Exercise as it relates to Disease/Polycystic Ovary Syndrome Patients fertility improved by lifestyle changes

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This Wikibook page is a fact sheet and analysis of the journal article “Structured exercise training programme versus hypocaloric hyperproteic diet in obese polycystic ovary syndrome patients with anovulatory infertility: a 24-week pilot study” by Palomba et al. (2008).[1] It has been created as an assignment as a part of Health, Disease & Exercise at the University of Canberra by u3096752

What Is The Background To This Research?[edit | edit source]

Polycystic ovary syndrome (PCOS) is one of the most common endocrine disorders in 10% of pre-menopausal women.[2][3][4] As a disorder of the female reproductive system and hormones, many diagnosed experience the following primary symptoms:

• Menstrual abnormalities • Absence of ovulation due to non-release of an ova • Abnormal growth of facial and body hair in women [1]

Between 35-45% of women living with PCOS also experience the following symptoms:

• BMI exceeding 25+ (overweight /obese) • Insulin resistance • Higher risk of Type 2 Diabetes • Increased Risk of Cardiovascular Disease • Central distribution of body fat [4]

Lifestyle interventions such as diet and exercise are used with success to treat overweight and obese women with PCOS. The aim of this pilot study was to compare the effectiveness of structured exercise training versus a high-protein diet programme on reproductive function as well as studying the clinical, hormonal and metabolic effects of the lifestyle interventions.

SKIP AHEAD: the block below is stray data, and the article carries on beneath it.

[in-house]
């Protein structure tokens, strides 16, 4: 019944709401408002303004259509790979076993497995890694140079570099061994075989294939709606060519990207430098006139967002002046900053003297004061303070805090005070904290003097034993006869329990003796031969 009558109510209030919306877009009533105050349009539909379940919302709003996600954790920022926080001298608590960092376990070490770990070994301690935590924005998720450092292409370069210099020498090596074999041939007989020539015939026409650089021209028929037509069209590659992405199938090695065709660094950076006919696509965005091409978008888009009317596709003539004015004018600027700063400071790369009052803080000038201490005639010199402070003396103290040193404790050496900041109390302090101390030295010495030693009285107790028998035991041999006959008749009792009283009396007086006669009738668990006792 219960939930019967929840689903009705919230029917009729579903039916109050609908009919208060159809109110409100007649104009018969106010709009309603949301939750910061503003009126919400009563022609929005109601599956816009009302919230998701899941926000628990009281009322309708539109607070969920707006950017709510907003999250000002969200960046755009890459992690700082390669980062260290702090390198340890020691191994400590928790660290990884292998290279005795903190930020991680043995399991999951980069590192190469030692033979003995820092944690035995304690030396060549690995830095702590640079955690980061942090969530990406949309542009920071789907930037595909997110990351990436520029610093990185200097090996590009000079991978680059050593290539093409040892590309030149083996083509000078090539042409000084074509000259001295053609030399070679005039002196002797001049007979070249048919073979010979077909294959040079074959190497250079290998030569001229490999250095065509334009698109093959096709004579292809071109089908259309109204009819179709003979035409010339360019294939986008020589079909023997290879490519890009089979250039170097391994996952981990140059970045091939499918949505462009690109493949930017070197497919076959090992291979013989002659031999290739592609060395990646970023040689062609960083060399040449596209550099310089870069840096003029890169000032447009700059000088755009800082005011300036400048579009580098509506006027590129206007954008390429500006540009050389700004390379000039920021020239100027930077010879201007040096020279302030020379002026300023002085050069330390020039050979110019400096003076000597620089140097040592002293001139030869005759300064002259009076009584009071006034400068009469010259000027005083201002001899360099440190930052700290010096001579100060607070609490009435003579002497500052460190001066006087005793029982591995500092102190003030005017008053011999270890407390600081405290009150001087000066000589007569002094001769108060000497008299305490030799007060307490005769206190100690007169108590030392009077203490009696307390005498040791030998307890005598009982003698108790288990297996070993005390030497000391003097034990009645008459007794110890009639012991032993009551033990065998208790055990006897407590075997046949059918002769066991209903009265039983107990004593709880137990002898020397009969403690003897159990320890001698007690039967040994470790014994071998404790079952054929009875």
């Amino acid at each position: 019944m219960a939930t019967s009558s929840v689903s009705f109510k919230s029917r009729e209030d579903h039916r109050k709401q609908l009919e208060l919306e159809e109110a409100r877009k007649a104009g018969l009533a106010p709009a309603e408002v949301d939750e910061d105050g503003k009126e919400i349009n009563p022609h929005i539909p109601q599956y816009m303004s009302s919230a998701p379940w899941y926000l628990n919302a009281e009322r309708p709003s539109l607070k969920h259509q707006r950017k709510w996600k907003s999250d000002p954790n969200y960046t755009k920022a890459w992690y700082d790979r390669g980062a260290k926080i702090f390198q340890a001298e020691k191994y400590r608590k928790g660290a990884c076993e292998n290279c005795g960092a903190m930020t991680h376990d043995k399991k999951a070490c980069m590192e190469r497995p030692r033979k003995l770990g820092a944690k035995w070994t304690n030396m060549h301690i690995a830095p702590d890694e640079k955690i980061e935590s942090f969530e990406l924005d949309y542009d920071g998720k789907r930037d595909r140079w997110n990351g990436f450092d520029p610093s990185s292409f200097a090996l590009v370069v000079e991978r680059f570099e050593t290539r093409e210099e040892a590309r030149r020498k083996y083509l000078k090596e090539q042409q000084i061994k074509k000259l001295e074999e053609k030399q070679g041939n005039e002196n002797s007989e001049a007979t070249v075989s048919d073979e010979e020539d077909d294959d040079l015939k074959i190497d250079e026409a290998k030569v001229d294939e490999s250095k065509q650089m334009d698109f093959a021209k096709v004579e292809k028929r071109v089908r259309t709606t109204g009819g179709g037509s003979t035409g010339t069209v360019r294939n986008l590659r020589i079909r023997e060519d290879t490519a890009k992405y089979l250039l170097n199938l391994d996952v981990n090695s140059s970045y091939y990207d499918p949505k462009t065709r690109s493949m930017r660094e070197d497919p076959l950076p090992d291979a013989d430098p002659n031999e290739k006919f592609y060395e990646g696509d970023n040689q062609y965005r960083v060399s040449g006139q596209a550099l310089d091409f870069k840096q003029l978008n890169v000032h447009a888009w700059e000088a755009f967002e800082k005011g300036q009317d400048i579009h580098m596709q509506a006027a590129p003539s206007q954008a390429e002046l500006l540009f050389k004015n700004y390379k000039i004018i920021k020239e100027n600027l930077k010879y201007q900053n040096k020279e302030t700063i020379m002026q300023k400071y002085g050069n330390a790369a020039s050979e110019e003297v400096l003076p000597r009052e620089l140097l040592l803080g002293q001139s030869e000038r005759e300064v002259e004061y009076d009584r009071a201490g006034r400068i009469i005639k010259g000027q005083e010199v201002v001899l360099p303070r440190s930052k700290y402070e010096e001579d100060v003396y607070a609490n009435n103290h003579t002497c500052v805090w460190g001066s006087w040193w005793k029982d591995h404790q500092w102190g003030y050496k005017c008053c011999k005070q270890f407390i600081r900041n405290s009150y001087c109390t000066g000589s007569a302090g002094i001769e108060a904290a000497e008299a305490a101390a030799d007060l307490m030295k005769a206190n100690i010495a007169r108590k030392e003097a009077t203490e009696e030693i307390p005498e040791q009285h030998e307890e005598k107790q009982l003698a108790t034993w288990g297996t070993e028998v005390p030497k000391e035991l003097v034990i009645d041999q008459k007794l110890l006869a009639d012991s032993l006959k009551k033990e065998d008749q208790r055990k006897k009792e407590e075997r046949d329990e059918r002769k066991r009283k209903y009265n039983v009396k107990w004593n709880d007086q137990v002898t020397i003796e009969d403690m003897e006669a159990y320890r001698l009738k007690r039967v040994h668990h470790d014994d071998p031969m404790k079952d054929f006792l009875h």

Where Is The Research From?[edit | edit source]

The research was conducted using two sample groups by various universities in Italy.

• University of Magna Gracia, Catanzaro, Italy • University of Federico II, Naples, Italy • University of Parthenhope, Naples, Italy

What Kind Of Research Was This?[edit | edit source]

This study was a 24-week pilot study, utilising two groups with different interventions in place to determine a cause-effect response.

What Did The Research Involve?[edit | edit source]

Forty obese women suffering from PCOS with infertility due to not releasing ova were divided into two groups, with group one prescribed a structured exercise programme intervention and group two prescribed a hypocaloric hyperproetic diet intervention. Baseline, 12-week and 24-week clinical, hormonal and metabolic data measures were taken to track results.

The methodology of this study was complicated in that they had many methods and analysis going on all at the same time. The diet group utilised a self-report questionnaire to report daily food-frequency, which is not a reliable measure as many individuals report better results than what is actually true. It is of interest that this study also considered the adherence to the diet programme in their methodology and results.

Limitations such as diet adherence, the response to hormones and the ultimate goal of pregnancy existed within this study. Subjects who fell pregnant during the research stopped the experimental intervention, and data obtained from their last follow-up visit was analysed. Initially 52 patients were asked to participate in this study, twelve of those refused to participate. A larger sample size would have been good to show a greater significance and effect.

What Were The Basic Results?[edit | edit source]

• All PCOS cases used in the study satisfied the Rotterdam diagnosis • Both groups seen an improvement in menstrual cyclicity • Menses frequency was higher in the exercise group • After 24 weeks ovulation rate was higher in the exercise group • 40% difference between the two groups

How did the researchers interpret the results?